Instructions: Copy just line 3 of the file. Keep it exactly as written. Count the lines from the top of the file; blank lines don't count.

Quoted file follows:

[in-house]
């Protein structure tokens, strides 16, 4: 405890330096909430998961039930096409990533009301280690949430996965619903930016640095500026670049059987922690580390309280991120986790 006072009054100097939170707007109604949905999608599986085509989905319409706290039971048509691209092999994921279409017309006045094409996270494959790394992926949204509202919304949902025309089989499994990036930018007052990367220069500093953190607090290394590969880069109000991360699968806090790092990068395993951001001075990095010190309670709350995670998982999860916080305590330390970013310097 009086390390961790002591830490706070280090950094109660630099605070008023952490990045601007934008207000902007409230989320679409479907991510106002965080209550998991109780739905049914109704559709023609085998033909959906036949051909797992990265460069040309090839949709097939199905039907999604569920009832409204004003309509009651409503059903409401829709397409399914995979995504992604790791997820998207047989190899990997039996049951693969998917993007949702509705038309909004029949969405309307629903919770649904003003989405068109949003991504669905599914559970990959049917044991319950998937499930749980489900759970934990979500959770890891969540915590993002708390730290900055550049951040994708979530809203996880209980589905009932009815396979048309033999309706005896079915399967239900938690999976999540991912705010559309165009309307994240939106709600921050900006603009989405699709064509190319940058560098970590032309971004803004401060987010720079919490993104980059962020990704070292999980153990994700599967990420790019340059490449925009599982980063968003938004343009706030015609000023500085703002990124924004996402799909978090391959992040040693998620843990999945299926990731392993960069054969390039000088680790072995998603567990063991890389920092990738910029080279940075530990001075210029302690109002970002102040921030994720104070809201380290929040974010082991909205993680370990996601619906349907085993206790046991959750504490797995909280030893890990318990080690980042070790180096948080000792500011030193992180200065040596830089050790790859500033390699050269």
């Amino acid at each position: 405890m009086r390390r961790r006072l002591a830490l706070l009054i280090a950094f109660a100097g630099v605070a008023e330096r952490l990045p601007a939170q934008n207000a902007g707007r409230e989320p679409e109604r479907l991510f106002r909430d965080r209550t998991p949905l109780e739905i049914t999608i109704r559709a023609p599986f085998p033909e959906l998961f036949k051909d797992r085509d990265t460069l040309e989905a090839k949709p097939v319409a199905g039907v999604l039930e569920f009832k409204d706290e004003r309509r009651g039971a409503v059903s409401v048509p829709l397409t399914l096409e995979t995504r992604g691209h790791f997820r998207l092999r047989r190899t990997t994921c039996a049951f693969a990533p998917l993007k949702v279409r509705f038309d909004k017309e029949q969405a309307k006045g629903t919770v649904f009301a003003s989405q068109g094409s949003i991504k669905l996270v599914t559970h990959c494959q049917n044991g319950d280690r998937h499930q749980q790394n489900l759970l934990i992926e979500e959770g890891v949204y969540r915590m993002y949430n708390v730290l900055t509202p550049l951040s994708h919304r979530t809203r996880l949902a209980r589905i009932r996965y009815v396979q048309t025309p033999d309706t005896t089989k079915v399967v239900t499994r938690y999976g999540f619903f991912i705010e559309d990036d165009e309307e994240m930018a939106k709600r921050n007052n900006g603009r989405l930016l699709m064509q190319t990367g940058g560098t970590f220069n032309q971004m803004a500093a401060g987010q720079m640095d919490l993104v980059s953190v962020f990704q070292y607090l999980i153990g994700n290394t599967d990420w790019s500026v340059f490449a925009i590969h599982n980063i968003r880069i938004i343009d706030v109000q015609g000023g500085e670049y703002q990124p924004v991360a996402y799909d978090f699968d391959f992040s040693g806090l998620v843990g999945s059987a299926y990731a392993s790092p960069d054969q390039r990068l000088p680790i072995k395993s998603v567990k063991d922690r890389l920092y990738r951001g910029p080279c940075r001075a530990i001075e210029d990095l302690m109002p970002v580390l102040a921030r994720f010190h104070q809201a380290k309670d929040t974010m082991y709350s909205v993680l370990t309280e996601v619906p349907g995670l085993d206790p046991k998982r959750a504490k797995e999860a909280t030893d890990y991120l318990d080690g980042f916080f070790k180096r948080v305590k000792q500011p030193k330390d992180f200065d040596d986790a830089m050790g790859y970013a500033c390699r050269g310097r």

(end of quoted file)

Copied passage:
């Amino acid at each position: 405890m009086r390390r961790r006072l002591a830490l706070l009054i280090a950094f109660a100097g630099v605070a008023e330096r952490l990045p601007a939170q934008n207000a902007g707007r409230e989320p679409e109604r479907l991510f106002r909430d965080r209550t998991p949905l109780e739905i049914t999608i109704r559709a023609p599986f085998p033909e959906l998961f036949k051909d797992r085509d990265t460069l040309e989905a090839k949709p097939v319409a199905g039907v999604l039930e569920f009832k409204d706290e004003r309509r009651g039971a409503v059903s409401v048509p829709l397409t399914l096409e995979t995504r992604g691209h790791f997820r998207l092999r047989r190899t990997t994921c039996a049951f693969a990533p998917l993007k949702v279409r509705f038309d909004k017309e029949q969405a309307k006045g629903t919770v649904f009301a003003s989405q068109g094409s949003i991504k669905l996270v599914t559970h990959c494959q049917n044991g319950d280690r998937h499930q749980q790394n489900l759970l934990i992926e979500e959770g890891v949204y969540r915590m993002y949430n708390v730290l900055t509202p550049l951040s994708h919304r979530t809203r996880l949902a209980r589905i009932r996965y009815v396979q048309t025309p033999d309706t005896t089989k079915v399967v239900t499994r938690y999976g999540f619903f991912i705010e559309d990036d165009e309307e994240m930018a939106k709600r921050n007052n900006g603009r989405l930016l699709m064509q190319t990367g940058g560098t970590f220069n032309q971004m803004a500093a401060g987010q720079m640095d919490l993104v980059s953190v962020f990704q070292y607090l999980i153990g994700n290394t599967d990420w790019s500026v340059f490449a925009i590969h599982n980063i968003r880069i938004i343009d706030v109000q015609g000023g500085e670049y703002q990124p924004v991360a996402y799909d978090f699968d391959f992040s040693g806090l998620v843990g999945s059987a299926y990731a392993s790092p960069d054969q390039r990068l000088p680790i072995k395993s998603v567990k063991d922690r890389l920092y990738r951001g910029p080279c940075r001075a530990i001075e210029d990095l302690m109002p970002v580390l102040a921030r994720f010190h104070q809201a380290k309670d929040t974010m082991y709350s909205v993680l370990t309280e996601v619906p349907g995670l085993d206790p046991k998982r959750a504490k797995e999860a909280t030893d890990y991120l318990d080690g980042f916080f070790k180096r948080v305590k000792q500011p030193k330390d992180f200065d040596d986790a830089m050790g790859y970013a500033c390699r050269g310097r």